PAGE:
Euro 5 emissions standards for cars

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The EU has adopted strict new caps on pollutant emissions from diesel and petrol cars, limiting in particular nitrogen oxides (NOx) and particulate matter (PM) which pose the most serious health and environmental problems.

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Overview

Road transport contributes to air quality problems through vehicle emissions. Poor air quality leads to health problems such as respiratory and cardiovascular disease.

To preserve air quality, cars must meet certain standards for exhaust emissions before they can be approved for sale in the European Union. Successive 'Euro' emission standards for passenger cars and light vehicles were initiated in the EU as of 1993.

They have already helped achieve considerable reduction in air pollution from cars, for example by forcing carmakers to fit catalyst filters to exhaust pipes. Heavy-duty trucks and buses, off-road diesel vehicles and motorcycles are subject to separate emissions regulations, as are emissions of carbon dioxide (see EurActiv LinksDossier on Cars and CO2).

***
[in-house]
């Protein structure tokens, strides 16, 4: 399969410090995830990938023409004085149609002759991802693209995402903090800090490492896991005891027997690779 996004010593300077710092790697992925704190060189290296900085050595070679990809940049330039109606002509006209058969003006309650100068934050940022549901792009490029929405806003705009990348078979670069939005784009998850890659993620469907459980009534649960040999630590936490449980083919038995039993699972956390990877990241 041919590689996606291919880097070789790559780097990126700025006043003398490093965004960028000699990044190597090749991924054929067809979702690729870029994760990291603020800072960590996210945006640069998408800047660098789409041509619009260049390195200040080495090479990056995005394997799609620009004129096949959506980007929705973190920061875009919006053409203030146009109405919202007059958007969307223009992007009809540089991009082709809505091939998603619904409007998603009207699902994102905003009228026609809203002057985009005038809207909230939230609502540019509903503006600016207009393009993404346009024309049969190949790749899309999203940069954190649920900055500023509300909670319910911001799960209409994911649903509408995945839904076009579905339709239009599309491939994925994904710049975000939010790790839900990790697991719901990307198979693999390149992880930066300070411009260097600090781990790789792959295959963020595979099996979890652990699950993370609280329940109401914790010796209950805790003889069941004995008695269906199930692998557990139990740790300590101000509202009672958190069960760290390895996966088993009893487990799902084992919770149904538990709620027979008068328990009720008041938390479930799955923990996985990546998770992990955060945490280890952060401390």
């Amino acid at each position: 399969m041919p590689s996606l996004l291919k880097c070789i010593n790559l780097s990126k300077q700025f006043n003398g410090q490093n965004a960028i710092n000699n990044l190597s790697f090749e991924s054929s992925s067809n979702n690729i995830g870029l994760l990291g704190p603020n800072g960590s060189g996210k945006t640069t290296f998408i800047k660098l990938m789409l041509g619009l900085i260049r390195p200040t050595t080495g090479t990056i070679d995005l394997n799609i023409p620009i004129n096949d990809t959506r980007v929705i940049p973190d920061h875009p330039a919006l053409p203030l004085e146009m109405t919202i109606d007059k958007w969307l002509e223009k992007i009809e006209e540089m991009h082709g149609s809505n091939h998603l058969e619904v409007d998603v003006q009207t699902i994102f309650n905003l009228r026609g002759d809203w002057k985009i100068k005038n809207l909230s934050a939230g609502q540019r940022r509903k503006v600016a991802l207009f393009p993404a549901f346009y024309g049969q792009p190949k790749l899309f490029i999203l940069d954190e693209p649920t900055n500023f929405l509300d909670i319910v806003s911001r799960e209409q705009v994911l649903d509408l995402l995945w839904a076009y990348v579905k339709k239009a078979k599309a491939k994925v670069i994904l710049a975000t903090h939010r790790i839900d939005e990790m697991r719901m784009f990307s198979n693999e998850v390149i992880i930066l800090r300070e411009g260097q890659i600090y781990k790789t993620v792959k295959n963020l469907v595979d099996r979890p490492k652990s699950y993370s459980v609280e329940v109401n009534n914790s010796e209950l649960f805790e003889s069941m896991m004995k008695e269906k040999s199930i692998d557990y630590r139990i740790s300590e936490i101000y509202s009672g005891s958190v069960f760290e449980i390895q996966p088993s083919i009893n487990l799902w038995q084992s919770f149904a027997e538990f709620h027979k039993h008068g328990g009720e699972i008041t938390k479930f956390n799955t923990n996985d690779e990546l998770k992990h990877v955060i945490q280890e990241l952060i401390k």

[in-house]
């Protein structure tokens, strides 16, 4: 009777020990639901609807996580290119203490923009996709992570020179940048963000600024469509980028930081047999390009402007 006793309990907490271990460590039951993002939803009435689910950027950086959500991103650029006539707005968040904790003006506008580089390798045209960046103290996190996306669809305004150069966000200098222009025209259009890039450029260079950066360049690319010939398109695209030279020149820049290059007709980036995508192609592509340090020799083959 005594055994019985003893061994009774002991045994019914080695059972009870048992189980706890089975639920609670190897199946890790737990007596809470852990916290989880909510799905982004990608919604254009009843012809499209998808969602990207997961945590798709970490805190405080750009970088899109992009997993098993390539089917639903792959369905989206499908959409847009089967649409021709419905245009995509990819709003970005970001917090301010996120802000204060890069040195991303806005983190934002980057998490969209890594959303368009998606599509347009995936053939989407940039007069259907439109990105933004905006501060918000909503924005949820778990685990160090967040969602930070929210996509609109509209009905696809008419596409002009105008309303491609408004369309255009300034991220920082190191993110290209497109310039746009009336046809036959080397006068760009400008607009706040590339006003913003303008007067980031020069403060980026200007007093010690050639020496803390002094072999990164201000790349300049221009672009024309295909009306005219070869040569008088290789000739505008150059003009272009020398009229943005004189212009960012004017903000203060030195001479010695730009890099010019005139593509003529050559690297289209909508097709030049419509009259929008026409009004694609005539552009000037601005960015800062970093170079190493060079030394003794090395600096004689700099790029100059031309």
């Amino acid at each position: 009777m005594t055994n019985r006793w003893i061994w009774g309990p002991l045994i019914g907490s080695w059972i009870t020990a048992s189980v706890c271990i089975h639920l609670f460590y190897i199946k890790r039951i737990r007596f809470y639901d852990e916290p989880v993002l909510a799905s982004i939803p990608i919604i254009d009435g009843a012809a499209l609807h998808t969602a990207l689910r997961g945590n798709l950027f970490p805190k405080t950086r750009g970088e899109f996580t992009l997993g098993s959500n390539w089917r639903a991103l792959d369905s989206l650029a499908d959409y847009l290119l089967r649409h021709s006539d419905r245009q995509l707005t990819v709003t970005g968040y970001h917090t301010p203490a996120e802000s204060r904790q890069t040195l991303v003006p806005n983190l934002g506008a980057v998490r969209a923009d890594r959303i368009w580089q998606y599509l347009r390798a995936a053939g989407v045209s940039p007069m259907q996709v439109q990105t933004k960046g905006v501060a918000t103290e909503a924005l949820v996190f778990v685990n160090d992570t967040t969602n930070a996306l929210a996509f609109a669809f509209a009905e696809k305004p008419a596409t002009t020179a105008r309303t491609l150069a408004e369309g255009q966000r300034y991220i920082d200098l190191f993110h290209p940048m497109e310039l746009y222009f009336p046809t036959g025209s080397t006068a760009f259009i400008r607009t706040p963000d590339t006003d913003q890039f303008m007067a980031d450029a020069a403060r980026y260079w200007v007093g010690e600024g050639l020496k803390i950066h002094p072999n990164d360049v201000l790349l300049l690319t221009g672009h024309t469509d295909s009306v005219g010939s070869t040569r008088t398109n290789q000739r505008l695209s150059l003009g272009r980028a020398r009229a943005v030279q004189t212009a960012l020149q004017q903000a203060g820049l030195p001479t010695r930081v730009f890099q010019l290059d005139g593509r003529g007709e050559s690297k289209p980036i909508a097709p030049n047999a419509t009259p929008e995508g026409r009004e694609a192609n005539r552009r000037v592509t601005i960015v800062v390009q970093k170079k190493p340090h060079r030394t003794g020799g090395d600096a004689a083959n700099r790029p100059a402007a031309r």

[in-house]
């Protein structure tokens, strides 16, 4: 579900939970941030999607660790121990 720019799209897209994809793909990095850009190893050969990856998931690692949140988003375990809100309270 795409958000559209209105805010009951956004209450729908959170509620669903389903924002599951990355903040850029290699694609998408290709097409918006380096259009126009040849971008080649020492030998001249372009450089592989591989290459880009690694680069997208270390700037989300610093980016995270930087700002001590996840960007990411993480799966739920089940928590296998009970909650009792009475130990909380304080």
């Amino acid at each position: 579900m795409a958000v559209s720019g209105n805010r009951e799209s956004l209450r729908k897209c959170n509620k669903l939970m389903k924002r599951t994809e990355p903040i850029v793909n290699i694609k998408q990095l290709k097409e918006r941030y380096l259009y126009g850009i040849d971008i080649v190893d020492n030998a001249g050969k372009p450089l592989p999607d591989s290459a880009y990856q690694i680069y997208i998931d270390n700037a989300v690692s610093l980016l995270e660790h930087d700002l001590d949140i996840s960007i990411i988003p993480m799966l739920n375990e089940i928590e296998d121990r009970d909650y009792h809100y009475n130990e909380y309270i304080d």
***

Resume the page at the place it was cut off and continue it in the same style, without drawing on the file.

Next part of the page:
Reducing vehicle emissions is part of a larger strategy to tackle the negative health and environmental effects of air pollution created by all sectors. This so-called thematic strategy on air pollution was adopted by the Commission in September 2005, along with a Directive on ambient air quality, as part of the 6th environmental action programme and its related Clean Air for Europe (CAFE) programme launched in 2001(LinksDossier on the 6th EAP).

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